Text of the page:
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Schumer’s Letter to FHFB Chairman Rosenfeld

The full text of Sen. Charles "Chuck" Schumer’s letter to Federal Home Loan Bank Chairman Ronald Rosenfeld appears below.

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November 26, 2007

Ronald A. Rosenfeld
Chairman
Federal Housing Finance Board
1625 I Street NW
Washington, DC 20006

Dear Chairman Rosenfeld:

I write to express my serious concern over the lending practices of the Federal Home Loan Bank of Atlanta, specifically in regard to the significant volume of advances made to Countrywide Bank. I am concerned that the loans being pledged by Countrywide to secure these advances may pose a risk to the safety and soundness of the FHLB system as a whole. I urge you to conduct a careful review of FHLB Atlanta’s collateral evaluation policies, as well as Countrywide’s pledged collateral, in an effort to determine the risk that Countrywide’s collateral poses to the FHLB system. During the current market crisis, it is important that the FHLB system perform its critical mission safely without imposing additional risks on an already strained market.

According to the most recent SEC filings, FHLB Atlanta had made $51.1 billion in advances to Countrywide Bank, representing 37 percent of the Bank’s total outstanding advances as of September 30, 2007 and far exceeding advances made to the next largest borrower. Countrywide had pledged $62.4 billion of mortgages as collateral for the FHLB advances, representing 78 percent of its total mortgage loans held for investment at the bank.

I find these numbers alarming as reports continue to emerge about how Countrywide’s reckless and predatory lending practices were a leading contributor to today’s foreclosure crisis. Moreover, it is my understanding that Countrywide’s loans held for investment at the bank have been far from immune from the credit deterioration that has resulted from unsound lending. Countrywide reportedly held $27 billion of “pay option ARMs” as of September 30, 2007, accounting for over one-third of the loans held for investment by the bank. Countrywide’s option ARMs were (and may still be) often underwritten with less than full documentation – according to UBS Warburg data prepared for the Wall Street Journal, 91 percent of Countrywide’s option ARMs underwritten in 2006 were “low doc.” It has been reported that delinquencies on Countrywide’s pay option ARMS are skyrocketing, jumping nearly 75 percent in the last quarter.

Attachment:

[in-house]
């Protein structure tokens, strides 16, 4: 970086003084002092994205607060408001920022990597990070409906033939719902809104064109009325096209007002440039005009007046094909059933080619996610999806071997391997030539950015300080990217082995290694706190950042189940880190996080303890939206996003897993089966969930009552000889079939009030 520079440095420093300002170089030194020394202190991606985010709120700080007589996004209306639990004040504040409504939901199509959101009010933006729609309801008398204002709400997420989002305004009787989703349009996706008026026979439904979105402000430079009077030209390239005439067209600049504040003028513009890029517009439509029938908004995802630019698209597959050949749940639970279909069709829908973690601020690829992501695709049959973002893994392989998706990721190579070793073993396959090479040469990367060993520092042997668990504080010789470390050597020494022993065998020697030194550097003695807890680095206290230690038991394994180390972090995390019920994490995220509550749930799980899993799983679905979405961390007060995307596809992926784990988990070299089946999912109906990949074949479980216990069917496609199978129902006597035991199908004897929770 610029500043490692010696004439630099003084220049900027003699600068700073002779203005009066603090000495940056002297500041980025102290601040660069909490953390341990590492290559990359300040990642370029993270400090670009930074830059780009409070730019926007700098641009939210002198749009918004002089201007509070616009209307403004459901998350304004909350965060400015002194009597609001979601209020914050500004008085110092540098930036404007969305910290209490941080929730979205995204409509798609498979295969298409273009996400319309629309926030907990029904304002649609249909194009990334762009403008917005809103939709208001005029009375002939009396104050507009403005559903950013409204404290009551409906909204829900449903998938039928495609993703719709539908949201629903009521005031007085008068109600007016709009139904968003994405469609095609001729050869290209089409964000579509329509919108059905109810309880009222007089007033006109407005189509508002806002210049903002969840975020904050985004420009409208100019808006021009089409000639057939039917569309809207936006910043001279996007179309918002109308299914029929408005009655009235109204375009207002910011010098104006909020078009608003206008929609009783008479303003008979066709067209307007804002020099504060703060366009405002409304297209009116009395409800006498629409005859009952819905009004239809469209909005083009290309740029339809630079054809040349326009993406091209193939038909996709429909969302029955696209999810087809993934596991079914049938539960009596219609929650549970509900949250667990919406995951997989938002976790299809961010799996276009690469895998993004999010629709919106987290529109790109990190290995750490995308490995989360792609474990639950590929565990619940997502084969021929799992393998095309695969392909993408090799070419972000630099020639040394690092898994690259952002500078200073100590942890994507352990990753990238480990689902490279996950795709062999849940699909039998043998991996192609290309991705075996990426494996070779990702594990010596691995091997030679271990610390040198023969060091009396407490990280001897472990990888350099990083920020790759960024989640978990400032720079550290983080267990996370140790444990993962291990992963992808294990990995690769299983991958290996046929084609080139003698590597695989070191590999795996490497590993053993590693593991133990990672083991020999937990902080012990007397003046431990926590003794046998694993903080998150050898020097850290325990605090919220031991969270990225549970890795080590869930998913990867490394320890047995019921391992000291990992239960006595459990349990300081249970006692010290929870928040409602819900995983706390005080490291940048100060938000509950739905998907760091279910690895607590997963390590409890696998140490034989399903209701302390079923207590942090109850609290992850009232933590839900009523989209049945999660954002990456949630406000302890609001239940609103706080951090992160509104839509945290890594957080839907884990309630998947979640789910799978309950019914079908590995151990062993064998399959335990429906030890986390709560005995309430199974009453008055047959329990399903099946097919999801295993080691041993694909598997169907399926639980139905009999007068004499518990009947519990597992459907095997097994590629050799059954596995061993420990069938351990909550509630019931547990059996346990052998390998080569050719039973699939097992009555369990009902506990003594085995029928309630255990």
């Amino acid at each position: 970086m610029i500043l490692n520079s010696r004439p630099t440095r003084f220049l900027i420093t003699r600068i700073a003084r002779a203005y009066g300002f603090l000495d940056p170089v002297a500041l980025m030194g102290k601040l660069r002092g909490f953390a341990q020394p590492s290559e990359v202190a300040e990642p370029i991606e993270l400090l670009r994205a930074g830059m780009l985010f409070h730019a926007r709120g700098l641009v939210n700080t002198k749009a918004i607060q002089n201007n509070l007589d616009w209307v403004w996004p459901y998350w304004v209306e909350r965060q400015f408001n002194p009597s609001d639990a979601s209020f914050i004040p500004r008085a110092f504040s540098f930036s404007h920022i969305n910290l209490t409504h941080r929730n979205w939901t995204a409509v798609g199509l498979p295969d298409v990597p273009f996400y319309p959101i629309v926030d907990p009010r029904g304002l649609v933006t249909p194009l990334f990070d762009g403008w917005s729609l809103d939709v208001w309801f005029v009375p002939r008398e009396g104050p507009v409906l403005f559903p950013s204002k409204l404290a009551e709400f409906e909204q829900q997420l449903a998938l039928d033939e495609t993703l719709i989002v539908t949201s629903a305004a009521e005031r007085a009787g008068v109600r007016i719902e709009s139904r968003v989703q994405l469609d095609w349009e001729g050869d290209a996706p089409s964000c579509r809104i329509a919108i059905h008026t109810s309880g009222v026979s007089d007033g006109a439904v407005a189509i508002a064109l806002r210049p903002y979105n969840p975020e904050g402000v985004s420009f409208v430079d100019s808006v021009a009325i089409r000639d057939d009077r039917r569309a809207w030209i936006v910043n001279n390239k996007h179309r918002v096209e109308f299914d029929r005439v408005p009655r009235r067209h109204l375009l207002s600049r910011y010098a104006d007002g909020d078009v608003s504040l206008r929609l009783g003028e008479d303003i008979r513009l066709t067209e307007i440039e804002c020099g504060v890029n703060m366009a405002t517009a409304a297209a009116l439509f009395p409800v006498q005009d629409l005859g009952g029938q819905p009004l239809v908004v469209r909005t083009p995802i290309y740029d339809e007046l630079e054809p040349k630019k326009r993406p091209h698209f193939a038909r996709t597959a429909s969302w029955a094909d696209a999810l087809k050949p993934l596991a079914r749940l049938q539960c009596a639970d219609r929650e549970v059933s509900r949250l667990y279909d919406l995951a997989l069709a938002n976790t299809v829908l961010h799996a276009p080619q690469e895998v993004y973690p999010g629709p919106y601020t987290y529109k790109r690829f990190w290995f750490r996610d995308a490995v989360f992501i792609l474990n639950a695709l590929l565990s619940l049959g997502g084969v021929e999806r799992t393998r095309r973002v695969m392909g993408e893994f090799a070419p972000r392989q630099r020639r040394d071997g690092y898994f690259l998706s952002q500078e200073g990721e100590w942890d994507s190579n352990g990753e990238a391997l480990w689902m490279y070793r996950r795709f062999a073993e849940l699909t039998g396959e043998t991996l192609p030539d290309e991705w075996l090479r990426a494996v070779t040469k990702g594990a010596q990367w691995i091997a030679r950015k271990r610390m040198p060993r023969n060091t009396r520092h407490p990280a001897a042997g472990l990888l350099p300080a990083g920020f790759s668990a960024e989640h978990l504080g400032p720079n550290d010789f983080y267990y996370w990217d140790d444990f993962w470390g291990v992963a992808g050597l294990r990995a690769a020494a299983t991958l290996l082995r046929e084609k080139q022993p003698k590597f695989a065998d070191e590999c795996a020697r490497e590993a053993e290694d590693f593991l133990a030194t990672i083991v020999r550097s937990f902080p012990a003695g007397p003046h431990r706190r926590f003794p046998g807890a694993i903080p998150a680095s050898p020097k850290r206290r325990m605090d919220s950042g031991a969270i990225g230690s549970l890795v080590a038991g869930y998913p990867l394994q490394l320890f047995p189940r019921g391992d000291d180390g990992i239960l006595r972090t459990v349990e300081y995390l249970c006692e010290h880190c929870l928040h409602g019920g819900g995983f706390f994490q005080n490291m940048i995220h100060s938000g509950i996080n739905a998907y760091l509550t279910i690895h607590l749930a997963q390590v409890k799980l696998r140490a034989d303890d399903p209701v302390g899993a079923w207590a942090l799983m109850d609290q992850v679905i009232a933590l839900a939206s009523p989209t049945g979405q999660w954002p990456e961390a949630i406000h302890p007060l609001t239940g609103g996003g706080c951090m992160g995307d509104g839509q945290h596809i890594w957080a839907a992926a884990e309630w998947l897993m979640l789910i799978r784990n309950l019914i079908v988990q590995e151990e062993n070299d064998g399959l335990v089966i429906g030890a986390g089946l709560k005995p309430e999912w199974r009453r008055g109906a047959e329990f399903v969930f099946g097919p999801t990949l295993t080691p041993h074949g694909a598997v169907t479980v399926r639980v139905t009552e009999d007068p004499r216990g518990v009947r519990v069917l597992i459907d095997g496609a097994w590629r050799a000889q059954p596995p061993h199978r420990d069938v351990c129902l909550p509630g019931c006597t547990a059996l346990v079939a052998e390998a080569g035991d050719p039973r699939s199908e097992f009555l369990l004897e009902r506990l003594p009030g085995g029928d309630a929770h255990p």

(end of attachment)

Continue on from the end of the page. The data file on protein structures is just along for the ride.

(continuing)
Given this rapid deterioration in the credit quality of Countrywide’s option ARMs, I urge you to conduct a review of the loans that are being held as collateral for FHLB advances in an effort to determine if FHLB Atlanta has adequate collateral to secure these advances. I would also like an explanation of how any second lien mortgages during a time of property price declines could be viewed as adequate collateral for large FHLB advances.

Furthermore, I believe that you should consider preventing any further or continuing overnight advances based on collateral that does not meet the joint financial regulators’ guidance on nontraditional and subprime mortgage products (e.g., Interagency Guidance on Nontraditional Mortgage Product Risks and joint Statement on Subprime Mortgage Lending). This quarter, Countrywide reported that 89 percent of their 2006 originations of pay option ARMs did not conform to the joint regulators’ guidance, which increases the likelihood that Countrywide is pledging loans deemed predatory by the regulators as collateral for FHLB advances. Importantly, Fannie Mae and Freddie Mac’s safety and soundness regulator has specifically prohibited any new direct or indirect investment in loans that do not meet this guidance. As the mortgage crisis threatens to get worse from here, it is critical that the FHFB do the same.

Thank you for your prompt attention to this matter, and I look forward to working with you on these issues in the coming weeks and months. If you should have any questions, please contact David Stoopler on my staff at 202-224-6542.

Sincerely,

Charles E. Schumer
United States Senator

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  • Diana Olick serves as CNBC's real estate correspondent as well as the editor of the Realty Check section on CNBC.com.

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